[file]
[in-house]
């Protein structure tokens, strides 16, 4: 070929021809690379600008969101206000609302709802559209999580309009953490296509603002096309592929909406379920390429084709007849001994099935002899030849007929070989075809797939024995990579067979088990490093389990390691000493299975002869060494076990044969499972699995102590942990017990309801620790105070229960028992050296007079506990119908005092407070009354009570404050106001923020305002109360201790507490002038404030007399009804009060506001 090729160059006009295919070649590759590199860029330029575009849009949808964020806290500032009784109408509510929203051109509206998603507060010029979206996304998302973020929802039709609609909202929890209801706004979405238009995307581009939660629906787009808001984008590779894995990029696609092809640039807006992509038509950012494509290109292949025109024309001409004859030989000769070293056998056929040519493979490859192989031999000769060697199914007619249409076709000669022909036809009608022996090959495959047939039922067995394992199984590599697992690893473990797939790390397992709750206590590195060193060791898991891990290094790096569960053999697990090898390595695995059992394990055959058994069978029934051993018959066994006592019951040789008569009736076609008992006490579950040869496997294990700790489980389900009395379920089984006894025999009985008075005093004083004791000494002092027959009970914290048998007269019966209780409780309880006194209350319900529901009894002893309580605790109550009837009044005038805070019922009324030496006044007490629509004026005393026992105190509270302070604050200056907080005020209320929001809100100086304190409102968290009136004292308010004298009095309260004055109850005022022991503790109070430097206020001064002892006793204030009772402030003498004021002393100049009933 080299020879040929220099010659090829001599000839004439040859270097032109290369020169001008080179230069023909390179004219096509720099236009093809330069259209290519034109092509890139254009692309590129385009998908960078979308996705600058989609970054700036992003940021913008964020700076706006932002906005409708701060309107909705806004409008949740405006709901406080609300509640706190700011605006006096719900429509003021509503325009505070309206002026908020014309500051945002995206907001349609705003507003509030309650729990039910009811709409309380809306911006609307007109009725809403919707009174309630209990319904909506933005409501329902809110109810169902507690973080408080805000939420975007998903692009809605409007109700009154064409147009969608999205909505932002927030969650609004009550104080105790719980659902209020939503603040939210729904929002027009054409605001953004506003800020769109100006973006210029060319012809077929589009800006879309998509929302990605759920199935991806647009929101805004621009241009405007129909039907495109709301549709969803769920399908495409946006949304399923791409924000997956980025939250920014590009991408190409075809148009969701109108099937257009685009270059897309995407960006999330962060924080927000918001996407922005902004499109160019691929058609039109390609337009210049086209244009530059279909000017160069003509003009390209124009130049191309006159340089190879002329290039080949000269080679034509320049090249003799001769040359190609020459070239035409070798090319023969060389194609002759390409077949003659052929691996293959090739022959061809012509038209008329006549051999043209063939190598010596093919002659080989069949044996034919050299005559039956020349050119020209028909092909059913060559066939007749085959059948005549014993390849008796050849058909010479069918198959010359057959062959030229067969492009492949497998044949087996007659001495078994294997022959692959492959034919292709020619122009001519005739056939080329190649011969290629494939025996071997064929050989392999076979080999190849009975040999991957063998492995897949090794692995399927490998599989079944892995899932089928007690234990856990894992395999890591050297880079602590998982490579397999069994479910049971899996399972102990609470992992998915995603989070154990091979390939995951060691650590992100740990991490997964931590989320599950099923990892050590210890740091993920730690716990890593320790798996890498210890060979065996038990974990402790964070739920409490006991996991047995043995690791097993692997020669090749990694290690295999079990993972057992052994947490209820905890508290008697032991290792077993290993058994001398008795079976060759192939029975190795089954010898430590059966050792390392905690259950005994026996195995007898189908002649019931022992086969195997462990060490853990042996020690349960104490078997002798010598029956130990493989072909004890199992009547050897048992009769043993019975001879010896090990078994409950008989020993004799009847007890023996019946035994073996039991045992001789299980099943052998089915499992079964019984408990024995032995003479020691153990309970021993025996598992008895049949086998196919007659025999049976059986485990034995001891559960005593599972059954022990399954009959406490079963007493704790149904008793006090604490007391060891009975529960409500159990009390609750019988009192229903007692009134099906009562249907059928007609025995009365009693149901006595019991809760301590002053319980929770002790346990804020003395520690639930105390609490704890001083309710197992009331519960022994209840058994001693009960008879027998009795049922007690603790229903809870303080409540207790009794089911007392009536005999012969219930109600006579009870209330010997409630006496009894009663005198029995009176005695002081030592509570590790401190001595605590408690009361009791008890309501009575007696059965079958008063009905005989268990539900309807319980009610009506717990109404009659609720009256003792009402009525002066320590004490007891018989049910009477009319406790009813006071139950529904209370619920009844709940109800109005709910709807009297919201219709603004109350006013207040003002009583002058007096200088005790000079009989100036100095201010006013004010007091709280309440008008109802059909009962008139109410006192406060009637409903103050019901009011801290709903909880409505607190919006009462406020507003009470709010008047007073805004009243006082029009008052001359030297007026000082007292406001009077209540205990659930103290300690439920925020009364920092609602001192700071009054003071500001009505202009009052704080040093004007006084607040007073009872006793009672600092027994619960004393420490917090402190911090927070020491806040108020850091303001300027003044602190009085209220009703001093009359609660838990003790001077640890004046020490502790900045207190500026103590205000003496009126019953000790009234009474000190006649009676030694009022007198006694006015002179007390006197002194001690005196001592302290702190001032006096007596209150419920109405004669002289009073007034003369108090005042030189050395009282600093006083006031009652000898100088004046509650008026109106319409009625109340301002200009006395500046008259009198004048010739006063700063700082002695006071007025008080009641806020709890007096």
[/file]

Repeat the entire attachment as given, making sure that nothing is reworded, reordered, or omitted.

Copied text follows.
[in-house]
């Protein structure tokens, strides 16, 4: 070929021809690379600008969101206000609302709802559209999580309009953490296509603002096309592929909406379920390429084709007849001994099935002899030849007929070989075809797939024995990579067979088990490093389990390691000493299975002869060494076990044969499972699995102590942990017990309801620790105070229960028992050296007079506990119908005092407070009354009570404050106001923020305002109360201790507490002038404030007399009804009060506001 090729160059006009295919070649590759590199860029330029575009849009949808964020806290500032009784109408509510929203051109509206998603507060010029979206996304998302973020929802039709609609909202929890209801706004979405238009995307581009939660629906787009808001984008590779894995990029696609092809640039807006992509038509950012494509290109292949025109024309001409004859030989000769070293056998056929040519493979490859192989031999000769060697199914007619249409076709000669022909036809009608022996090959495959047939039922067995394992199984590599697992690893473990797939790390397992709750206590590195060193060791898991891990290094790096569960053999697990090898390595695995059992394990055959058994069978029934051993018959066994006592019951040789008569009736076609008992006490579950040869496997294990700790489980389900009395379920089984006894025999009985008075005093004083004791000494002092027959009970914290048998007269019966209780409780309880006194209350319900529901009894002893309580605790109550009837009044005038805070019922009324030496006044007490629509004026005393026992105190509270302070604050200056907080005020209320929001809100100086304190409102968290009136004292308010004298009095309260004055109850005022022991503790109070430097206020001064002892006793204030009772402030003498004021002393100049009933 080299020879040929220099010659090829001599000839004439040859270097032109290369020169001008080179230069023909390179004219096509720099236009093809330069259209290519034109092509890139254009692309590129385009998908960078979308996705600058989609970054700036992003940021913008964020700076706006932002906005409708701060309107909705806004409008949740405006709901406080609300509640706190700011605006006096719900429509003021509503325009505070309206002026908020014309500051945002995206907001349609705003507003509030309650729990039910009811709409309380809306911006609307007109009725809403919707009174309630209990319904909506933005409501329902809110109810169902507690973080408080805000939420975007998903692009809605409007109700009154064409147009969608999205909505932002927030969650609004009550104080105790719980659902209020939503603040939210729904929002027009054409605001953004506003800020769109100006973006210029060319012809077929589009800006879309998509929302990605759920199935991806647009929101805004621009241009405007129909039907495109709301549709969803769920399908495409946006949304399923791409924000997956980025939250920014590009991408190409075809148009969701109108099937257009685009270059897309995407960006999330962060924080927000918001996407922005902004499109160019691929058609039109390609337009210049086209244009530059279909000017160069003509003009390209124009130049191309006159340089190879002329290039080949000269080679034509320049090249003799001769040359190609020459070239035409070798090319023969060389194609002759390409077949003659052929691996293959090739022959061809012509038209008329006549051999043209063939190598010596093919002659080989069949044996034919050299005559039956020349050119020209028909092909059913060559066939007749085959059948005549014993390849008796050849058909010479069918198959010359057959062959030229067969492009492949497998044949087996007659001495078994294997022959692959492959034919292709020619122009001519005739056939080329190649011969290629494939025996071997064929050989392999076979080999190849009975040999991957063998492995897949090794692995399927490998599989079944892995899932089928007690234990856990894992395999890591050297880079602590998982490579397999069994479910049971899996399972102990609470992992998915995603989070154990091979390939995951060691650590992100740990991490997964931590989320599950099923990892050590210890740091993920730690716990890593320790798996890498210890060979065996038990974990402790964070739920409490006991996991047995043995690791097993692997020669090749990694290690295999079990993972057992052994947490209820905890508290008697032991290792077993290993058994001398008795079976060759192939029975190795089954010898430590059966050792390392905690259950005994026996195995007898189908002649019931022992086969195997462990060490853990042996020690349960104490078997002798010598029956130990493989072909004890199992009547050897048992009769043993019975001879010896090990078994409950008989020993004799009847007890023996019946035994073996039991045992001789299980099943052998089915499992079964019984408990024995032995003479020691153990309970021993025996598992008895049949086998196919007659025999049976059986485990034995001891559960005593599972059954022990399954009959406490079963007493704790149904008793006090604490007391060891009975529960409500159990009390609750019988009192229903007692009134099906009562249907059928007609025995009365009693149901006595019991809760301590002053319980929770002790346990804020003395520690639930105390609490704890001083309710197992009331519960022994209840058994001693009960008879027998009795049922007690603790229903809870303080409540207790009794089911007392009536005999012969219930109600006579009870209330010997409630006496009894009663005198029995009176005695002081030592509570590790401190001595605590408690009361009791008890309501009575007696059965079958008063009905005989268990539900309807319980009610009506717990109404009659609720009256003792009402009525002066320590004490007891018989049910009477009319406790009813006071139950529904209370619920009844709940109800109005709910709807009297919201219709603004109350006013207040003002009583002058007096200088005790000079009989100036100095201010006013004010007091709280309440008008109802059909009962008139109410006192406060009637409903103050019901009011801290709903909880409505607190919006009462406020507003009470709010008047007073805004009243006082029009008052001359030297007026000082007292406001009077209540205990659930103290300690439920925020009364920092609602001192700071009054003071500001009505202009009052704080040093004007006084607040007073009872006793009672600092027994619960004393420490917090402190911090927070020491806040108020850091303001300027003044602190009085209220009703001093009359609660838990003790001077640890004046020490502790900045207190500026103590205000003496009126019953000790009234009474000190006649009676030694009022007198006694006015002179007390006197002194001690005196001592302290702190001032006096007596209150419920109405004669002289009073007034003369108090005042030189050395009282600093006083006031009652000898100088004046509650008026109106319409009625109340301002200009006395500046008259009198004048010739006063700063700082002695006071007025008080009641806020709890007096």